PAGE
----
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End-Use Case Study
- Flexible Liner Extends Life of City Water Tank
Like many towns in the 1930s, Ada, Oklahoma (population 17,000) built its two potable water tanks partially underground for structural support. Over the years the aging concrete deteriorated, so the city decided to line the failing tanks to prevent leaks.
Ken Kane, Plant Manager for Fab-Seal Industrial Liners, Inc., stated, “To maintain the integrity of the concrete tank for a longer period of time, a PVC liner system was installed using an RTP Company Sheet & Film Division supplied material that is FDA compliant for long-term contact with potable water. The liner is RF sealable during onsite installation and is certified to NSF/ANSI Standard 61 for Drinking Water Systems.”
The 40 mil PVC liner system, custom made for the Ada tank, was 240 ft long by 240 ft wide by 25 ft deep with 144 columns (73 m x 73 m x 7.5 m). “To give an idea of the size,” said Kane, “the city of Ada’s eight tennis courts were located on the roof of the tank.” Both tanks were surveyed and dimensioned to create a detailed site plan.
“RF (radio frequency) sealing was done on individual sections at the factory. These sections were then rolled and taken to the site for installation,” explained Kane. “The fact that the liner system was RF sealable was very important. RF sealing basically melts the two surfaces lapped together into one piece using radio waves to generate the heat required to melt the PVC.” Like a large jigsaw puzzle, the sections were then installed and further heat-sealed according to the site plan.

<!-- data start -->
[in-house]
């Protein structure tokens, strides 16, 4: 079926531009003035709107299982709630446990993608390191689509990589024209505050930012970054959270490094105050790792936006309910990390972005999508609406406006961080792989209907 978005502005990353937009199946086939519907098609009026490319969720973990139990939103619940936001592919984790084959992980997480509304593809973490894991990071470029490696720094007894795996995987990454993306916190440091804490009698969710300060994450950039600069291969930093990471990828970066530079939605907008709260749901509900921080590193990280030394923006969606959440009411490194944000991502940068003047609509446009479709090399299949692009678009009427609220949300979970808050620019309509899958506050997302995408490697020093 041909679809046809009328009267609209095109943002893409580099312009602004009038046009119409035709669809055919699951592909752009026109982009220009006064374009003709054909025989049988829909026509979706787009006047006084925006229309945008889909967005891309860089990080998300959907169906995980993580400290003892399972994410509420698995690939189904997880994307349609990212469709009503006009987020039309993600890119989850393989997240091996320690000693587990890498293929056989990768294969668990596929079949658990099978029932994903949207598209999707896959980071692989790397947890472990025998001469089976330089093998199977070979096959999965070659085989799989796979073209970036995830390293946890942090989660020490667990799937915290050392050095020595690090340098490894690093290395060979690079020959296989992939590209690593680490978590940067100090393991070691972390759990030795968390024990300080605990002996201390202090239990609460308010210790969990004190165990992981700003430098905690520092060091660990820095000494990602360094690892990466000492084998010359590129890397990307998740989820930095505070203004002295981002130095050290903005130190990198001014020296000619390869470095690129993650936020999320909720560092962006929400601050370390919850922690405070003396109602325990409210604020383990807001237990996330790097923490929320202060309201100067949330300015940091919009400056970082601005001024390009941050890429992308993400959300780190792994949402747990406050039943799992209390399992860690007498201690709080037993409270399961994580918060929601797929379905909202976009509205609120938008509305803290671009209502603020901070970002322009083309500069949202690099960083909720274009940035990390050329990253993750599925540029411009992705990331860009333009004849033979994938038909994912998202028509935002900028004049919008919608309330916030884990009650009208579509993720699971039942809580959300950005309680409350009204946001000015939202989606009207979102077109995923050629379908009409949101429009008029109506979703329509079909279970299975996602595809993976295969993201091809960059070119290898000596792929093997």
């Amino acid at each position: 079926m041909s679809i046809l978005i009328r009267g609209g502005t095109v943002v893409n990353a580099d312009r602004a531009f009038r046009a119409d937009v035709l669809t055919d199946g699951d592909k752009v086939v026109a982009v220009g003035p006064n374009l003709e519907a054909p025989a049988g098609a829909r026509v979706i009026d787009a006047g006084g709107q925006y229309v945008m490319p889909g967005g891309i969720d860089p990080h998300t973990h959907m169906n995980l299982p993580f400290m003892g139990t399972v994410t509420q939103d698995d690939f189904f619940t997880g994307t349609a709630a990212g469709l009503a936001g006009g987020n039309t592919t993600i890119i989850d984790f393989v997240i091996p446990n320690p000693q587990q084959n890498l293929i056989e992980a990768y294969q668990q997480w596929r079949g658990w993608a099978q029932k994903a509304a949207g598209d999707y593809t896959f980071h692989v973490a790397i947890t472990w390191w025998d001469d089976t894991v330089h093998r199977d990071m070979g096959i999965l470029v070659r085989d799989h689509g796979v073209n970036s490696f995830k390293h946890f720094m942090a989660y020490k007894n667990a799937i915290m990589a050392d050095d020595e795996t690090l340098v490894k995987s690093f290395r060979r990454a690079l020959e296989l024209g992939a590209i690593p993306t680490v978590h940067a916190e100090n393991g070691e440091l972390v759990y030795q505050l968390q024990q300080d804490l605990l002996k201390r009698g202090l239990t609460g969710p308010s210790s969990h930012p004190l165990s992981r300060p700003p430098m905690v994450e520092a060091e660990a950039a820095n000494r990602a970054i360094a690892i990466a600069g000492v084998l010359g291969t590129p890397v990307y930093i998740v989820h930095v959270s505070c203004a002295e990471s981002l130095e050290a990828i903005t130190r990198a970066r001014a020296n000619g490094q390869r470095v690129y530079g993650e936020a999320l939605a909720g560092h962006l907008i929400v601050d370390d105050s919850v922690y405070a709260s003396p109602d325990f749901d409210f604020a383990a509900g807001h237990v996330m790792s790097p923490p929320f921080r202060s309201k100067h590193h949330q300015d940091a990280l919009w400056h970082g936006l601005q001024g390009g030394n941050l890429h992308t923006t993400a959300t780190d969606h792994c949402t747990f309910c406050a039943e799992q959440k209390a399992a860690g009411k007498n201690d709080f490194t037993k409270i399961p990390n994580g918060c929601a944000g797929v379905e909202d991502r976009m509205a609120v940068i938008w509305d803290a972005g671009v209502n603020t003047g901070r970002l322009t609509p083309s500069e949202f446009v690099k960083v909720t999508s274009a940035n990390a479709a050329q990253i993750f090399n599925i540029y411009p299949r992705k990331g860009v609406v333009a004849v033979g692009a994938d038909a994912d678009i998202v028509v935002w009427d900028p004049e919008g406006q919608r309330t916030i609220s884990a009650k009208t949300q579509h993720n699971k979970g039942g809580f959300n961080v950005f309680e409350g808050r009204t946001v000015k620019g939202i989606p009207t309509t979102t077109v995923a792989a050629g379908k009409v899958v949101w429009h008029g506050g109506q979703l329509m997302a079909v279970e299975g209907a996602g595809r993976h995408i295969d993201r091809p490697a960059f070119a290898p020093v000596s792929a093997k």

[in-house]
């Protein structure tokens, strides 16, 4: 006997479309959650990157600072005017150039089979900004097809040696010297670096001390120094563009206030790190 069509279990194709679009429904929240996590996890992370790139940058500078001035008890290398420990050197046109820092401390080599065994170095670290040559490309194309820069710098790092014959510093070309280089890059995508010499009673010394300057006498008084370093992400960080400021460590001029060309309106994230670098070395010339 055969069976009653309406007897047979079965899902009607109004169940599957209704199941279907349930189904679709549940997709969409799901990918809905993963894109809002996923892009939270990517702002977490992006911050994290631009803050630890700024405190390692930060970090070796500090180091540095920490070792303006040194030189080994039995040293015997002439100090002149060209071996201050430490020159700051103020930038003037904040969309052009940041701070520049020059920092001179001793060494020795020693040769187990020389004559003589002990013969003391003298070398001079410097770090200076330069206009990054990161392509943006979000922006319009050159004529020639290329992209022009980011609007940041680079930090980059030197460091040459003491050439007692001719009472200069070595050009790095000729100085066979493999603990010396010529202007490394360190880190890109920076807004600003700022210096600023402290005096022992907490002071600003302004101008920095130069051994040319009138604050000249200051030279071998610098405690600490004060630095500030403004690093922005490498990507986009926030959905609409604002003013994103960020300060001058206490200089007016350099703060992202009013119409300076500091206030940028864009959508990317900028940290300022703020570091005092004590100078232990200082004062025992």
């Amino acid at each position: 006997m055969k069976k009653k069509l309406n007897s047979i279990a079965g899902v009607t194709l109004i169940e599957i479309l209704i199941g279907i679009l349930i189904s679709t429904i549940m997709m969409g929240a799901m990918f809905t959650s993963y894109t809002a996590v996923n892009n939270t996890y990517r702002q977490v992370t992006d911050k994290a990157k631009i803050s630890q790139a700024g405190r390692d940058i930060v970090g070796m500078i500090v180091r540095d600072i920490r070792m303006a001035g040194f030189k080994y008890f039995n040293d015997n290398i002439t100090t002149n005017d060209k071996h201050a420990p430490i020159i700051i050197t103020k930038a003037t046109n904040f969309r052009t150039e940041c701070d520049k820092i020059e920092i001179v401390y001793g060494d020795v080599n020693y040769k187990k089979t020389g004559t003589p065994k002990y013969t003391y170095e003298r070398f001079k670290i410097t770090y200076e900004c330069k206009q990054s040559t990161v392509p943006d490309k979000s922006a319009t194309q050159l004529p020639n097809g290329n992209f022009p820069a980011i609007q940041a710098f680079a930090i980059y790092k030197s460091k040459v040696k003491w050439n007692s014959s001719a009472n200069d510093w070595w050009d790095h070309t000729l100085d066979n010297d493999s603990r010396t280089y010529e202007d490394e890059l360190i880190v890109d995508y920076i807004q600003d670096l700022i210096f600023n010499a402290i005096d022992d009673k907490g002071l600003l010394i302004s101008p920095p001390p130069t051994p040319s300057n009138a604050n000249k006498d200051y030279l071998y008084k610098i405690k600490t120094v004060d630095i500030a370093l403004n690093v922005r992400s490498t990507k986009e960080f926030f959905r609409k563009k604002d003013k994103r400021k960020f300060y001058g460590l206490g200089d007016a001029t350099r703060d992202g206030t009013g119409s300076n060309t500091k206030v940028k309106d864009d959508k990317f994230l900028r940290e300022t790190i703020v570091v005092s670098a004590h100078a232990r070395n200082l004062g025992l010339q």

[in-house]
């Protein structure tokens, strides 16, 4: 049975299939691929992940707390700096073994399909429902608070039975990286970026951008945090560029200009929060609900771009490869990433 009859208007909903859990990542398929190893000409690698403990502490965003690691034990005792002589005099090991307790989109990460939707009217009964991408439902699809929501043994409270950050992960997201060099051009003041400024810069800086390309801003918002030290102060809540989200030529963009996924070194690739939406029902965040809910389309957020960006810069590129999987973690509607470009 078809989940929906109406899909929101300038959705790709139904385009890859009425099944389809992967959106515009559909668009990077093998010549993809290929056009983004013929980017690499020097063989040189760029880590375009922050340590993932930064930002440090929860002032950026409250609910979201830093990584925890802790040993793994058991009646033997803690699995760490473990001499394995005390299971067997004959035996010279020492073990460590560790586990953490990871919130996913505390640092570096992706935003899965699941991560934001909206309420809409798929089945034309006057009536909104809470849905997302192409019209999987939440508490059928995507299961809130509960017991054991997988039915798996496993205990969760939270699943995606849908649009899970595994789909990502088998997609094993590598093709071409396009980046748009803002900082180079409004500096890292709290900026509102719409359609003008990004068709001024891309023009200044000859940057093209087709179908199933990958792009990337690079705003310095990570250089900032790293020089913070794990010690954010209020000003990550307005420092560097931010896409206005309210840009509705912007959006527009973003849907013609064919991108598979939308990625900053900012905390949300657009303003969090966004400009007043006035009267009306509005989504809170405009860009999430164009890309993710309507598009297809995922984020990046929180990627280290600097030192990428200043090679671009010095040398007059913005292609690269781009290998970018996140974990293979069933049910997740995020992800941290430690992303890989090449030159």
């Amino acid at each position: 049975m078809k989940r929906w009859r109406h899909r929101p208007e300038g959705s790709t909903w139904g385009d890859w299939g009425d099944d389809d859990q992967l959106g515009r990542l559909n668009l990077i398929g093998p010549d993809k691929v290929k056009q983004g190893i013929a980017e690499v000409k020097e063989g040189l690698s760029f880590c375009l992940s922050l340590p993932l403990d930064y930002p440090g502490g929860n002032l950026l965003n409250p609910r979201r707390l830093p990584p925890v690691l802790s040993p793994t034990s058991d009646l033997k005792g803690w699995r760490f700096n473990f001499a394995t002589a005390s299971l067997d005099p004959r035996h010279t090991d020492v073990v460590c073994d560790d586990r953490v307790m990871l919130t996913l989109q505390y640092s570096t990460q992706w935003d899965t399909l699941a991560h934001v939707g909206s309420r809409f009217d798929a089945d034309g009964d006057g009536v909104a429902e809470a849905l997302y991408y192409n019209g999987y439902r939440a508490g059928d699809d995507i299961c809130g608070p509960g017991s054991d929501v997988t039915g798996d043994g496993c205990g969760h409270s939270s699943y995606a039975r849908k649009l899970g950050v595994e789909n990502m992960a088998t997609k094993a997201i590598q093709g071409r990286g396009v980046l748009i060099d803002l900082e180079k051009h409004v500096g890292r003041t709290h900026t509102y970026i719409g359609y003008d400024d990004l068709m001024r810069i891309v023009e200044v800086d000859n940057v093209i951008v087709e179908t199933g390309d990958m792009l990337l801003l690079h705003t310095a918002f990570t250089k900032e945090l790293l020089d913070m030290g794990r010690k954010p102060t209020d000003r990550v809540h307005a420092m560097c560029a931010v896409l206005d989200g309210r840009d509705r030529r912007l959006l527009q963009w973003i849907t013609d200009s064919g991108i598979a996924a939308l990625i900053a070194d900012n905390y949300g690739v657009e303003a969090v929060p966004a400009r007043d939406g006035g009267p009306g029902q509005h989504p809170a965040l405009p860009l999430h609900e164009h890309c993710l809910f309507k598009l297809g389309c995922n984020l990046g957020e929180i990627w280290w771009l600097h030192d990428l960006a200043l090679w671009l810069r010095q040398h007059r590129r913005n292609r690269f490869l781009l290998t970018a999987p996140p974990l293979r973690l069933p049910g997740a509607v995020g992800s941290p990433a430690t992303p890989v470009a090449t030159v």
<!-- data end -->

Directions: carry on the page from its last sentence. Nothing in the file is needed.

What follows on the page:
The PVC liner material uses a non-DEHP plasticizer to make it flexible so that it installs easily. “As a fabricator,” said Kane, “the consistency in the width of the material and its flexibility are very important. With the RTP Company material, the liner easily conformed to the floor and sidewall slope, allowing a better fit.”
An important advantage of the RTP Company material is that it is extruded rather than calendared. According to Peter Ploumidis, General Manager of RTP Company’s Sheet & Film Division, “Extruded films are a little more expensive to produce but have much more consistent properties.” RTP Company’s exacting cast film extrusion process ensures that the products have superior quality, no pinholes, and greater uniformity. “With industrial liners, uniformity is critical,” added Ploumidis.
According to Kane, a coating system would not have solved the problem of cracking in the concrete. “A coating is not flexible enough to permanently seal over the cracks and it would eventually crack itself, whereas the PVC liner has a 350% elongation factor and would prevent that problem by flowing into the crack area.”
Fab-Seal filled cracks in the concrete with a flexible caulk, then applied geotextile material over all the surfaces before installing the liner. “The padding material is a spun polyethylene product that was originally designed to be placed under asphalt paving,” explained Kane. “The liner then conforms to the contours of the tank.”
A year after the liner installation was complete, Fab-Seal returned to conduct a routine inspection of the tank. “We found everything to be in fantastic shape,” said Kane. “Lining the old concrete tanks will add years to the entire water system and prevent the immediate need to spend more dollars on the construction of new tanks. It is saving the city a lot of money.”
Fab-Seal of Shawnee, OK is a custom manufacturer of flexible membrane liners for a wide variety of industrial applications. For more information visit www.fabseal.com.